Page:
Cnut also married Aethelred’s widow, Emma, having ordered her “to be fetched as his wife”, according to The Anglo-Saxon Chronicles. However, she appears to have manoeuvred herself into a position of power and influence during her husband’s reign.

“The survivors would then be faced with the soul-destroying task of burying their dead and starting to rebuild their lives”

Warwick, which is thought to have been destroyed by raiders up to six times in its history, quickly adjusted to this new order and again became a prominent town.

The suffering of ordinary people along the way, however, is likely to have been as acute as it is undocumented.

Sutherland draws a picture of life in the aftermath after a Viking raid:

“The survivors would then be faced with the soul-destroying task of burying their dead and starting to rebuild their lives.

“Not all of them could cope with such tragedy: many left the area after an attack.”

Cnut was so comfortable in his position that by 1008 he had collected a ‘tribute’ of £82,500 and disbanded his army, leaving only 40 ships, according to Nicholas Higham and Martin Ryan in The Anglo-Saxon World.

Houses sprang up in Warwick as it recovered from the invasion, and most historical accounts of the county move swiftly on to 1066 and Norman times.

A thousand years on, the savagery and heroism of the Dark Ages have become central riffs in television dramas Game of Thrones and The Last Kingdom.

History shows Warwickshire had a Viking-size fleet of both in times when lasting peace was as hard as a dragon’s tongue to find.

The Tempest reigns with the magic of a new age

Review: The Tempest at the RSC. Dir. Gregory Doran 

Rating: ★★★★★

The jaw of the 14-year-old next to me dropped during the spectacular sea storm scene at the start of this magnificent production. And although much praise has rightly been given to Simon Russell Beale’s Prospero, the use of digital technology was absolutely magical and well suited to the play. Consequently all ages seemed gripped by a production which fused technological and human elements.

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The many good performances ranged from Joe Dixon’s Caliban to Ariel, played adeptly by the swift-footed Mark Quartly, whose computer-generated image floated at will around the stage  The comic elements were very strong, with a particularly effective Trinculo and Stephano, the latter played with some Indian inflection by Tony Jayawardena .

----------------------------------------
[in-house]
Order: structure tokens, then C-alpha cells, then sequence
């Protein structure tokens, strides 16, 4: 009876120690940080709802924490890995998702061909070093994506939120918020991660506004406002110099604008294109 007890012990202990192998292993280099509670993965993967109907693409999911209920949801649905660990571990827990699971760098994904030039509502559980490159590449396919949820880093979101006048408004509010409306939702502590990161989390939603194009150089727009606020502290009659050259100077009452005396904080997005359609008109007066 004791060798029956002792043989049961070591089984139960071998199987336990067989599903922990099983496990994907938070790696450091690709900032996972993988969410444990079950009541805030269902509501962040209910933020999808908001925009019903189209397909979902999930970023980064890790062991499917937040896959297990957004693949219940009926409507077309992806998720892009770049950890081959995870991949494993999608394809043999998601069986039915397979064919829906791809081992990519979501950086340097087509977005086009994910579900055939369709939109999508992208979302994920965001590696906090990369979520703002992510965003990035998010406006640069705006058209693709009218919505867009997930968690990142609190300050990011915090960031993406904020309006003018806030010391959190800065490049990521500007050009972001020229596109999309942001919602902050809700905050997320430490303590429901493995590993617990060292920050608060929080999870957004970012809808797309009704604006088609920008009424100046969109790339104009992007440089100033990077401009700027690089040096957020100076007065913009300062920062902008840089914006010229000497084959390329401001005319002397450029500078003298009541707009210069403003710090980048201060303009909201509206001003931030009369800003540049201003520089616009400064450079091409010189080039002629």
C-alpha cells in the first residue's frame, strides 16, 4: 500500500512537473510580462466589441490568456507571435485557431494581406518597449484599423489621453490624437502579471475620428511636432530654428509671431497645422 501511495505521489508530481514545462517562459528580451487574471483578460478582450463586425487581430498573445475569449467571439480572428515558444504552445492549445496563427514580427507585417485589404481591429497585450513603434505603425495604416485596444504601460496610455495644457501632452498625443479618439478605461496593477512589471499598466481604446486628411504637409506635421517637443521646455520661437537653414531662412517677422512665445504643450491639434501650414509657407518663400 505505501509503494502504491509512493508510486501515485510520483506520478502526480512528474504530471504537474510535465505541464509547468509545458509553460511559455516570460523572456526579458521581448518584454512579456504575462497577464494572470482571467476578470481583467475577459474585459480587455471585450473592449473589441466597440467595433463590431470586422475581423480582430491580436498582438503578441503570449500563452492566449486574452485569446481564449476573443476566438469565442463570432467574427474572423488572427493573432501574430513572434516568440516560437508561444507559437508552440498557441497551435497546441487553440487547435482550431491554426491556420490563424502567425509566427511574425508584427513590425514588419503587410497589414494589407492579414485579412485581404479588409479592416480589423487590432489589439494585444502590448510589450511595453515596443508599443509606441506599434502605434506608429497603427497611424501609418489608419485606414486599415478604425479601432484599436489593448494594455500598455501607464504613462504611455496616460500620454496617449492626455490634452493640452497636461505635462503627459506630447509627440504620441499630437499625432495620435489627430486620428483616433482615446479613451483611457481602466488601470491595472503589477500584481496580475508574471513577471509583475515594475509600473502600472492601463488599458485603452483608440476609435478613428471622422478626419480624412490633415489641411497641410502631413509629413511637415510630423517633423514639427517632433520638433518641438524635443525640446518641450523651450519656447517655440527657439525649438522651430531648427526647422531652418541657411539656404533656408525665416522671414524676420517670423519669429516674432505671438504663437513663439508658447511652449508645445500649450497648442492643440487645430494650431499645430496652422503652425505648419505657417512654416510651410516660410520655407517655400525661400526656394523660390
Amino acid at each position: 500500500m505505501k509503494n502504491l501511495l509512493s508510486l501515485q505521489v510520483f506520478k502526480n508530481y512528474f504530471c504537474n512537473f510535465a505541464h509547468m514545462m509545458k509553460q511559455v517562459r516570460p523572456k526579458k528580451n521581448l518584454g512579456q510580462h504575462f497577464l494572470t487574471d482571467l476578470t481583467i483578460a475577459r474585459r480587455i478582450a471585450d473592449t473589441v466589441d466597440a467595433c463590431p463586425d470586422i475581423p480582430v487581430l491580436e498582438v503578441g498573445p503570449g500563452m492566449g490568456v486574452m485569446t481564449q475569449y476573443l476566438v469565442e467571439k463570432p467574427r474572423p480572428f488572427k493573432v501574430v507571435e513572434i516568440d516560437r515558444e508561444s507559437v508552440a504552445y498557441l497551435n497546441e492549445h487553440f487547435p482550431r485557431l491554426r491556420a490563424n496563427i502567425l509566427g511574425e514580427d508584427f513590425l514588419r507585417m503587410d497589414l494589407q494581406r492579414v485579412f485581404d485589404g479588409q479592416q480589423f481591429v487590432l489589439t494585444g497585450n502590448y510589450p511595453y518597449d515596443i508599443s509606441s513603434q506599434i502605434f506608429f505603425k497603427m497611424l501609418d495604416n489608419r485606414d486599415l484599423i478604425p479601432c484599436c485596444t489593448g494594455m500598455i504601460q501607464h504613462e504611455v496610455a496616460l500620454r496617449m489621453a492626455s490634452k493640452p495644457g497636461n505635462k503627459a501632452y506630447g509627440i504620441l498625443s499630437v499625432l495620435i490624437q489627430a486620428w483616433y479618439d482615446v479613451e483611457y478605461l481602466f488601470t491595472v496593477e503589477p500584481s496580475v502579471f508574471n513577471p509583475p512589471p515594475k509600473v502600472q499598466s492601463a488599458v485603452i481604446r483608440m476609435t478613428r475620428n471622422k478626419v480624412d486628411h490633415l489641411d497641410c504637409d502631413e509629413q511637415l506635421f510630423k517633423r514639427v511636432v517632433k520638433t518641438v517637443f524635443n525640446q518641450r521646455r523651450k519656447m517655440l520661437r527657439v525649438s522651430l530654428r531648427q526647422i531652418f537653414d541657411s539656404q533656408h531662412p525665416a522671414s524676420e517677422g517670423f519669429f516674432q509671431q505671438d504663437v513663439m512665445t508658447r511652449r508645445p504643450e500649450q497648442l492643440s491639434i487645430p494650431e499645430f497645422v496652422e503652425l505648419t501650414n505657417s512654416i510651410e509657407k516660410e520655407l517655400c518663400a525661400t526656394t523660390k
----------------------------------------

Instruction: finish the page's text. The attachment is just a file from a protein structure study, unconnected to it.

The teasing out of the complexities of Russell Beale’s Prospero proved the highlight, and was done with concision and clarity. It’s a reflective and persuasive portrayal as Prospero develops towards rejection of his magic and trickery in favour of mercy and forgiveness.

However, as a one off (and maybe it should only be a one off), the absorbing staging and visual spectacle was what made this production unforgettable. Not only for seasoned theatre-goers but also, to be sure, the young ones alongside.

*Runs to January 21st. Returns only

www.rsc.org.uk

 

 

 

An outbreak of wassailing and a very proud pork pie maker

Hill Close Gardens in Warwick is home to cherished plots once tended by Victorian traders and apple trees blessed with songs and wine.

BENJAMIN Chadband had organic gardening and food miles sewn up long before the concepts were plastered onto supermarket labels.

The Victorian confectioner and pork pie maker had a plot near his town centre shop that provided a retreat from the counter and meat for his customers. His slice of the communal hedged leisure garden, which was built on a gentle hill, had a summer-house, cucumber frame and an abundance of apple, quince and pea trees. Sties housed pigs destined for the pies and sausages a few minutes’ walk away at 12 Swan Street.

Mr Chadband achieved a degree of fame when his surname was noted by Charles Dickens on a visit to Warwick, possibly when he passed or visited the ‘celebrated pork pie establishment’, and used for a character in his novel Bleak House. The trader took up the lease in 1870, buying the freehold three years later as he cemented his place among the townsfolk who lacked gardens but needed an escape in an era of industrialisation that quickened the pace of life even in a Warwickshire market town.